Re: [asa] Fw: Pilot-wave theory

From: Randy Isaac <>
Date: Sun Jun 21 2009 - 17:23:30 EDT

Here are couple of other paragraphs that I excised. He claims Bohm picked up on de Broglie's proposal but both of them failed.
The key, as Moorad pointed out, is whether his cosmic wave background prediction holds up and is verified.


"Some conference participants, most notably Einstein, de Broglie, and Schrödinger, rejected Bohr's arguments. Physicists today remember Einstein as Bohr's chief antagonist. But their famed disputes over the validity of quantum theory must have taken place off the record, Valentini says; the published conference proceedings don't mention them at all.
The proceedings do, however, contain 24 pages of discussion of a rival interpretation by de Broglie. Unlike Bohr, who viewed the quantum wave equation describing a particle as a mathematical abstraction, de Broglie thought such waves were real—he called them pilot waves. In de Broglie's picture, particles never exist in more than one place at the same time. All the mysterious properties of quantum theory are explained by pilot waves guiding particles along their trajectories. In the two-slit experiment, for example, each particle passes through only one slit. The pilot wave, however, goes through both slits at once and influences where the particle strikes the screen. There is no inexplicable wave collapse triggered by observation. Instead, Valentini says, "the total pilot wave, for the particle and the detectors considered as a single system, evolves so as to yield an apparent collapse."

Bohr, Heisenberg, and their supporters at the Solvay conference were unimpressed. The details of the particle trajectories were unobservable, and Bohr insisted that physicists shouldn't traffic in hidden, unmeasurable entities. "De Broglie wasn't happy with the Copenhagen interpretation," says Valentini, "but he gave up trying to argue about it."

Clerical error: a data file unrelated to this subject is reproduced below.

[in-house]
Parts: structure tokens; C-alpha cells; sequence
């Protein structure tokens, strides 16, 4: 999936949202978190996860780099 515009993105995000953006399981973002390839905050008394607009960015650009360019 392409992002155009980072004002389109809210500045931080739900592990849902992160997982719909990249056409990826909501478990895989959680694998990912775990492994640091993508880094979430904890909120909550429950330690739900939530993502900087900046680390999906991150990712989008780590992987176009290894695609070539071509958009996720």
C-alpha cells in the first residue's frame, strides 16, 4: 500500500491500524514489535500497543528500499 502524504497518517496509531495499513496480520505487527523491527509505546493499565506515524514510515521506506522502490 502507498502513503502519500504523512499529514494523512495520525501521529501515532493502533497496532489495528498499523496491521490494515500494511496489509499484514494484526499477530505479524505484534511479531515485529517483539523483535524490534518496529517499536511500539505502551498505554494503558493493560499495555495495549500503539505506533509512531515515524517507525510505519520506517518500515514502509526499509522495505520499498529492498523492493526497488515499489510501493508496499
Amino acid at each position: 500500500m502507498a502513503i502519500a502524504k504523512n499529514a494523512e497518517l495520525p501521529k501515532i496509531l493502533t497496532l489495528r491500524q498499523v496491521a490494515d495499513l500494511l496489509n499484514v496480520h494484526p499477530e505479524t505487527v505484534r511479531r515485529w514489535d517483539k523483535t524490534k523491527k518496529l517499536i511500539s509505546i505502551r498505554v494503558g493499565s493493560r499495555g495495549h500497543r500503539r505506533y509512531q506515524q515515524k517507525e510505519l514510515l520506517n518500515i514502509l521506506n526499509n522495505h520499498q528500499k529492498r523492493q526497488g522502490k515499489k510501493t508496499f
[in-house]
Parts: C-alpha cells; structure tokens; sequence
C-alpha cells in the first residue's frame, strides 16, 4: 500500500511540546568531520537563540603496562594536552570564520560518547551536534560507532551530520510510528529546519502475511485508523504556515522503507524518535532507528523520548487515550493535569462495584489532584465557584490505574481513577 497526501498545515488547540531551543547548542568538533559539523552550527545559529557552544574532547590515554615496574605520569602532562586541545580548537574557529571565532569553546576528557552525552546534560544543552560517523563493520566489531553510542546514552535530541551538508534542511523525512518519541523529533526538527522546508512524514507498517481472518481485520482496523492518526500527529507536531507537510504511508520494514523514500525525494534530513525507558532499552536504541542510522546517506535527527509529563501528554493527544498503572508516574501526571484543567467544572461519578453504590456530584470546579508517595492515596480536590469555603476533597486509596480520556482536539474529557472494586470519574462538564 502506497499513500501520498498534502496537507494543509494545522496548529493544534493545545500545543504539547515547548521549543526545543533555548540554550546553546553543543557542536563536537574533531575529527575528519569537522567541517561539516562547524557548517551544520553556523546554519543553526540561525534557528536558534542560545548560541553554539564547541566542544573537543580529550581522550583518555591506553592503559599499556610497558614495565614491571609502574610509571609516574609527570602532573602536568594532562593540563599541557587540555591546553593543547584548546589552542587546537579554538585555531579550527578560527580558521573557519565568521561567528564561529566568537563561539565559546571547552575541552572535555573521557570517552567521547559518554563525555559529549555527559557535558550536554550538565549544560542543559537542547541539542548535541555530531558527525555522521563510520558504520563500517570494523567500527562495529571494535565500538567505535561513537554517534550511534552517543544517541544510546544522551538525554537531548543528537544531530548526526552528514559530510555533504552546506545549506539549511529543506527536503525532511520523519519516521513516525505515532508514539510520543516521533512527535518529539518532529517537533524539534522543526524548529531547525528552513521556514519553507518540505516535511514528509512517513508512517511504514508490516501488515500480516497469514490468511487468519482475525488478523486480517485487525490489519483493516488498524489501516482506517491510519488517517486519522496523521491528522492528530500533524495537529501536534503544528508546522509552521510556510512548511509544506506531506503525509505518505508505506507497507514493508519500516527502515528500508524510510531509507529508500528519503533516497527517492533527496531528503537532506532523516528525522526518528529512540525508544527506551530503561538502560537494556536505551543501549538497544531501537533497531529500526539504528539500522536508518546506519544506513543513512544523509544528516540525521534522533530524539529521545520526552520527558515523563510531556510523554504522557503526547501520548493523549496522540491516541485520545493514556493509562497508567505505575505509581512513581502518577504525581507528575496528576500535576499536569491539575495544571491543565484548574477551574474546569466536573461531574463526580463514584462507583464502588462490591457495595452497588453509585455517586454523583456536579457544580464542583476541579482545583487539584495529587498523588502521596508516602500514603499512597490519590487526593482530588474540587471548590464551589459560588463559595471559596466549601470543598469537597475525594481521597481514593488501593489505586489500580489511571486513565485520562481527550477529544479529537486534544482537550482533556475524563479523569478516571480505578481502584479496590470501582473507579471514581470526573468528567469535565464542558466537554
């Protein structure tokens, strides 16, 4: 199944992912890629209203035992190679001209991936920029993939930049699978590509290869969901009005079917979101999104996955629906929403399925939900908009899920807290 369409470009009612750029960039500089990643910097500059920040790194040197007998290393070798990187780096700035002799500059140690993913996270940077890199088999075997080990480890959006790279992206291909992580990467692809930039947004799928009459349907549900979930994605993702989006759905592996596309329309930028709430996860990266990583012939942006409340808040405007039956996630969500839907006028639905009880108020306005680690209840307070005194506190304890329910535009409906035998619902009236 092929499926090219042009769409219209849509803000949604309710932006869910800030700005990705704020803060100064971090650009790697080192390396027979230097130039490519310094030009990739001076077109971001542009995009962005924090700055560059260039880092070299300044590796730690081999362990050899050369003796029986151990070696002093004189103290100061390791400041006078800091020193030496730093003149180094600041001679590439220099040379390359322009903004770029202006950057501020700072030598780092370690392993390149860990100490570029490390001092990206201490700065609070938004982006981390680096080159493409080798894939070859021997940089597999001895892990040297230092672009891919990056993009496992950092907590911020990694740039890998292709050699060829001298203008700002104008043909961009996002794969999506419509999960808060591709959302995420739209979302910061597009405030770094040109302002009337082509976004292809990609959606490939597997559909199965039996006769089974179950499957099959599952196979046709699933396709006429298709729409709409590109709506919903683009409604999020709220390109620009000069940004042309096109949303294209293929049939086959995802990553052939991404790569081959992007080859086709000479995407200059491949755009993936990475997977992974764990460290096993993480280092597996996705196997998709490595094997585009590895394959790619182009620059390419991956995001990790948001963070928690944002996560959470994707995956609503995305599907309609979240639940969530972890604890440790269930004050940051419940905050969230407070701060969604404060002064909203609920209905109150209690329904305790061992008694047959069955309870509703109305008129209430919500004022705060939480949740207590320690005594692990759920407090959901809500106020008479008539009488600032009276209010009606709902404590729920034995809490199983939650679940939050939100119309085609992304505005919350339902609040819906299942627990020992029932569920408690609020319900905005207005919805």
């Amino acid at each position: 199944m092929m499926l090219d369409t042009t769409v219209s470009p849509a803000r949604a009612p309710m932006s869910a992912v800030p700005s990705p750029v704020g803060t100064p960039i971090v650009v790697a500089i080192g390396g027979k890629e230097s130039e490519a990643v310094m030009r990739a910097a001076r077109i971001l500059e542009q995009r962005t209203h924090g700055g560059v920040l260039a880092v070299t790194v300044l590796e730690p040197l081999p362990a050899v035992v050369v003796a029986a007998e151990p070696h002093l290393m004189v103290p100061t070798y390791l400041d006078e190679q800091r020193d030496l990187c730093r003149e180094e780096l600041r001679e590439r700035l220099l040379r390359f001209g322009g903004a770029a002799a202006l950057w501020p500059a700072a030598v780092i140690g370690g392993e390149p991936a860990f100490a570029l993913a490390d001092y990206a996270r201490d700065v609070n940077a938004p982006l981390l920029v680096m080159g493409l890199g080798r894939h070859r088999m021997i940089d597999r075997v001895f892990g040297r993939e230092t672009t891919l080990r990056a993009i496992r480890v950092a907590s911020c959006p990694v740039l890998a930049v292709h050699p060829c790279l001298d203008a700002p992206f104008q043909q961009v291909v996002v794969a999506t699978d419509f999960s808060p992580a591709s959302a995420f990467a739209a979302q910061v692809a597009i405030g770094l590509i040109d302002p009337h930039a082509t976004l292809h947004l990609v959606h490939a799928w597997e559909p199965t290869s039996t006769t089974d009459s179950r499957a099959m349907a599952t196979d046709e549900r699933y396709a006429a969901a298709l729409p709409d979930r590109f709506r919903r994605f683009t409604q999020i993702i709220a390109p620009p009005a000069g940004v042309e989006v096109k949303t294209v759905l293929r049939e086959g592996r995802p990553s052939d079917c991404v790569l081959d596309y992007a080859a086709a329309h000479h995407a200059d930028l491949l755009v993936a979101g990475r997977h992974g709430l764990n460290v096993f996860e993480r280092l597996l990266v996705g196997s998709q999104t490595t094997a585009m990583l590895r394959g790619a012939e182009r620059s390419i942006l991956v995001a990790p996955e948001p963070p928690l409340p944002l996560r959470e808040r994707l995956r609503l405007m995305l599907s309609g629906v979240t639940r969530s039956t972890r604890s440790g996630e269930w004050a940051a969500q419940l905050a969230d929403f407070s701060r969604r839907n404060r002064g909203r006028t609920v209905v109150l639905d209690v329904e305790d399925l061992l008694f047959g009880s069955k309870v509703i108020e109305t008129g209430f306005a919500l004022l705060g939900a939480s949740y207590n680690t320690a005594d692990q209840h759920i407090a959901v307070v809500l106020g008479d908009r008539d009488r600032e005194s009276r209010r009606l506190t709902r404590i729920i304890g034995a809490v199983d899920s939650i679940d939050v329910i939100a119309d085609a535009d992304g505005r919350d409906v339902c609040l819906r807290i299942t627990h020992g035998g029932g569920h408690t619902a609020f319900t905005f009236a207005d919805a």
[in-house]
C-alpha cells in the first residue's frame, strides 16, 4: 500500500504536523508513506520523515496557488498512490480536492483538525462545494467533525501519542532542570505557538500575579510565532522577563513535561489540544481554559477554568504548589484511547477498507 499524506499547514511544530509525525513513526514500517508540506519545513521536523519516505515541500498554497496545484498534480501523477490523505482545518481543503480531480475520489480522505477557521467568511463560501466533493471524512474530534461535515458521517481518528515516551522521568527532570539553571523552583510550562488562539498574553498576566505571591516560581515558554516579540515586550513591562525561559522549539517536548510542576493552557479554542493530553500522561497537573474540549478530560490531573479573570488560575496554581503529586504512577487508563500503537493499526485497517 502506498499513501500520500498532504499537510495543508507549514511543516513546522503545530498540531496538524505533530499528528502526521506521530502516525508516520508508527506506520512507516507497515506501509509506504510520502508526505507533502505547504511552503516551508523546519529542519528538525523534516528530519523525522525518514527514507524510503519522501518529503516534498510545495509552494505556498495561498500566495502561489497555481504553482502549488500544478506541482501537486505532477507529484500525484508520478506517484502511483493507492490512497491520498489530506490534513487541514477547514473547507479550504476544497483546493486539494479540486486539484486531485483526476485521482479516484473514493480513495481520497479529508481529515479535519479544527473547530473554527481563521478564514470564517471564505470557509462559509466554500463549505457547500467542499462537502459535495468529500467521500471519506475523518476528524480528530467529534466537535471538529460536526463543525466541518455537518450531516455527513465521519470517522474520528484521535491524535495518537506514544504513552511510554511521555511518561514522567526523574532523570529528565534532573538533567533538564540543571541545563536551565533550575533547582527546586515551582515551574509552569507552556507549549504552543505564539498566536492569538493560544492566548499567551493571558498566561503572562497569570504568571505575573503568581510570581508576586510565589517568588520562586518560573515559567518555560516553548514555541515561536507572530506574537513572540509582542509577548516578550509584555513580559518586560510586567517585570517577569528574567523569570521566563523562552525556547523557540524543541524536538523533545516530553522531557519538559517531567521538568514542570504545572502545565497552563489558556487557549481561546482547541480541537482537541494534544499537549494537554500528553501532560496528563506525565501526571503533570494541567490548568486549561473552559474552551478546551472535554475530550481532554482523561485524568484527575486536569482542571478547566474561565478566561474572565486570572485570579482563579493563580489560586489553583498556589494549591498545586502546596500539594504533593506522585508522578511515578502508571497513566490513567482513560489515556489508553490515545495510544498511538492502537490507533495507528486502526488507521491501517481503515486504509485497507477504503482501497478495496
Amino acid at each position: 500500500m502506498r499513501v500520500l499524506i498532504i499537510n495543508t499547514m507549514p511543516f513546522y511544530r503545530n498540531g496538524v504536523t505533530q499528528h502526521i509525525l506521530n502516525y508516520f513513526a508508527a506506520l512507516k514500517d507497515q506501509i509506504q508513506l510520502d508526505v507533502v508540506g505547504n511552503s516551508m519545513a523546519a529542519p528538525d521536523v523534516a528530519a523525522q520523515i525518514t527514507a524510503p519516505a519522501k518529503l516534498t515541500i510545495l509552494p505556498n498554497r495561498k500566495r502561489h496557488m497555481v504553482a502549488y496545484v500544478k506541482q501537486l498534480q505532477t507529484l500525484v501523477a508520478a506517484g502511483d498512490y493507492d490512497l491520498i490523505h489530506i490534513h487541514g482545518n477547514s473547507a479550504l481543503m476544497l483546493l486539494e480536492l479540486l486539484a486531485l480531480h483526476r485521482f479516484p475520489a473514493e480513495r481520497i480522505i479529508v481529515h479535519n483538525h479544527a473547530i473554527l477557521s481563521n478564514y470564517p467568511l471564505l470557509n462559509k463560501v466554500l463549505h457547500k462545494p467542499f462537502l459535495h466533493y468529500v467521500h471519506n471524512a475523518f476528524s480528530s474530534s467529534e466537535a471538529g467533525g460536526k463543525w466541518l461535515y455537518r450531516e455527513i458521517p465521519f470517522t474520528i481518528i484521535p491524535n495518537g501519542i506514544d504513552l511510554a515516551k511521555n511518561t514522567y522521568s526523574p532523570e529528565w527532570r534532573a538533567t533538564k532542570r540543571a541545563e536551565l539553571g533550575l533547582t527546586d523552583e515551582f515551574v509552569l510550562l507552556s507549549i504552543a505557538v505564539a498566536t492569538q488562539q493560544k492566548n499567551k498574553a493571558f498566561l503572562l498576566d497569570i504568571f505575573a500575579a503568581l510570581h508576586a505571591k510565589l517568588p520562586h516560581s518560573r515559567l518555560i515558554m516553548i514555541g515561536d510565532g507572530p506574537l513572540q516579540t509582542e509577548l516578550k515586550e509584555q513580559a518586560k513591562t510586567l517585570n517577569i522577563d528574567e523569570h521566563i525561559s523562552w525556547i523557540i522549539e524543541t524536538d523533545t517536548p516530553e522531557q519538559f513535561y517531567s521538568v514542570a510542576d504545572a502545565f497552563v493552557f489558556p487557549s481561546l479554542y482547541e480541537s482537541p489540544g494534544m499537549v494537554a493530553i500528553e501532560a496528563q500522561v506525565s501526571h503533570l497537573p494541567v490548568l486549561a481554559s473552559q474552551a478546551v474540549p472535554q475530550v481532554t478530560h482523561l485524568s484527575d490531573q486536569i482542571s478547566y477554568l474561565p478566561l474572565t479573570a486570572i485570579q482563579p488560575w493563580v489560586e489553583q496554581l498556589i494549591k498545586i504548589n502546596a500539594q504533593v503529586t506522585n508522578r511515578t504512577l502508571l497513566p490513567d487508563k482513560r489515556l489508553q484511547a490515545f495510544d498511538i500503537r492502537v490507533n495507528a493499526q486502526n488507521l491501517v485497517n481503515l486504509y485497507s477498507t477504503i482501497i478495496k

Bohr and Heisenberg's vision of quantum theory prevailed; de Broglie's languished. David Bohm, a prominent American physicist, rediscovered de Broglie's work in the early 1950s and expanded on it. But Bohm's work, like de Broglie's, failed to attract much support, because it could not be distinguished experimentally from conventional quantum mechanics. "

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  Sent: Sunday, June 21, 2009 3:54 PM
  Subject: Re: [asa] Fw: Pilot-wave theory

  I think this article is muddled on its physics history. As I recall, it wasn't de Broglie who proposed the pilot wave -- that was David Bohm. de Broglie's contribution was to argue that particles with mass should have a wave nature, just as massless light (being a wave) has a particle nature. So it is true that de Broglie was interested in the wave behavior of quantum mechanics, but as far as I know de Broglie never proposed that the particles are a separate entity from a wave that exists to "pilot" them about. That came much later from David Bohm.

  I never liked Bohm's pilot wave concept because it requires the existence of two entities where only one is needed. As far as I know, the pilot wave has no function except to appear at the proper time and push particles around. It is immeasurable and is discerned (supposedly) only through the fact that the particles behave a certain way. The particles meanwhile have no ability to get where thy are going unless the wave shows up and pushes them. This seems to be a very inelegant theory, IMO. It is substituting awkwardness for the usual abstraction of QM, and is that really a good thing? I prefer the abstraction because we have good reason to expect abstraction in the fundamental reality of nature, and also to expect elegance. Furthermore, the pilot wave idea doesn't so lve the non-locality of QM (the violation of Bell's inequality); the pilot wave still needs to behave non-locally with information passing between its parts faster than light, so what good does it do? In the final analysis, isn't it still abstract?


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Received on Sun Jun 21 17:23:53 2009

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